Thinking About the Unthinkable in Ukraine
What Happens If Putin Goes Nuclear?
To the Editor:
Joseph Stiglitz's review of Benjamin Friedman's book The Moral Consequences of Economic Growth ("The Ethical Economist," November/December 2005) is curious. Stiglitz, after all, is famous for having produced the 1998 World Bank study Assessing Aid -- What Works, What Doesn't, and Why. This emperor-has-no-clothes report reportedly cost Stiglitz his job as the bank's chief economist.
In essence, Assessing Aid argues that the only development enterprise that matters is policy reform. Good policy is a necessary condition for effective aid, according to the report, and "the value of development projects is to strengthen institutions and policies" that are "the key to a quantum leap in poverty reduction." The report goes on to note that "the allocation of expenditures alone does not guarantee success"; if spending more money worked by itself, then any increase in the amount of aid would increase its utility proportionally.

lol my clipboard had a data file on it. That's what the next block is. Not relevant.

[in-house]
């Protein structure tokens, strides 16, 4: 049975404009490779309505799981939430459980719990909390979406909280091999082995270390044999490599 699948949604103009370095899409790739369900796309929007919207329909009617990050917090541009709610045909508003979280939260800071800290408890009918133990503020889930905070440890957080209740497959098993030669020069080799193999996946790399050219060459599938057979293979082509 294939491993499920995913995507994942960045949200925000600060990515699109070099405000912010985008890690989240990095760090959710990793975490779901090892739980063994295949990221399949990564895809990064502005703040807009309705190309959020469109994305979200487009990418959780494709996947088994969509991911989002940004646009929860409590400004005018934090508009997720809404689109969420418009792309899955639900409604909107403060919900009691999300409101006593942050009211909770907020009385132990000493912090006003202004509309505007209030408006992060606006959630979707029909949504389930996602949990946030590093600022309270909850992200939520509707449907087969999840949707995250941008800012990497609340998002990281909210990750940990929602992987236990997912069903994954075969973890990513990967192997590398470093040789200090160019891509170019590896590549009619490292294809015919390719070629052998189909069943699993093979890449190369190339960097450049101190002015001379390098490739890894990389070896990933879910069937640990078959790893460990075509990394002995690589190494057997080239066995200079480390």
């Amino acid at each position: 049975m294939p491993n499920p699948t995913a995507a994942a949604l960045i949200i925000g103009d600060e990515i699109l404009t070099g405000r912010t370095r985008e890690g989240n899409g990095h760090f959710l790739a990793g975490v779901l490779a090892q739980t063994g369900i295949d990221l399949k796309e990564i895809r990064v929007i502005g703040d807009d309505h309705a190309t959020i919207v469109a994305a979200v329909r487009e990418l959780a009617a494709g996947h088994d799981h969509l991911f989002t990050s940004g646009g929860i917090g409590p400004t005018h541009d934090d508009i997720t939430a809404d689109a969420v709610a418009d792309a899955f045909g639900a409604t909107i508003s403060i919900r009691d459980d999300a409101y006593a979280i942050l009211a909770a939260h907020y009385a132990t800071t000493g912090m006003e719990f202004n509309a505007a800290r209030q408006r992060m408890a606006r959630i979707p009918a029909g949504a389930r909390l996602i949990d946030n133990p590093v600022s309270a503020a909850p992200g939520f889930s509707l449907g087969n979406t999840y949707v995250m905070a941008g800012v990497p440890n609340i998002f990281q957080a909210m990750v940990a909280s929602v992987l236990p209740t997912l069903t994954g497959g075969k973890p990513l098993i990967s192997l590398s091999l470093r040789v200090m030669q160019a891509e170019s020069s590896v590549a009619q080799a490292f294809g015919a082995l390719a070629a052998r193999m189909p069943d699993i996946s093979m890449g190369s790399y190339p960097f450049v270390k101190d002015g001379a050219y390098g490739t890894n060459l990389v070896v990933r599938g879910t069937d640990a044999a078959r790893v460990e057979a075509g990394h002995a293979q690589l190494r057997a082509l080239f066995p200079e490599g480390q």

But Stiglitz provides a very different prescription in his review of Friedman's book, writing that "if Bush were serious about his commitment to spreading democracy, he would invest more in [poor] countries' development, living up to the agreement made by all the advanced industrialized countries to commit 0.7 percent of their GDP to foreign assistance." When did Stiglitz enroll in the Jeffrey Sachs/Bono school of thought, which promotes increased spending alone as the way to good health and development? Although one might wish it were that easy, experience has long since undermined the optimistic notion that successful nation building can be achieved through aid-financed, government-led development strategies.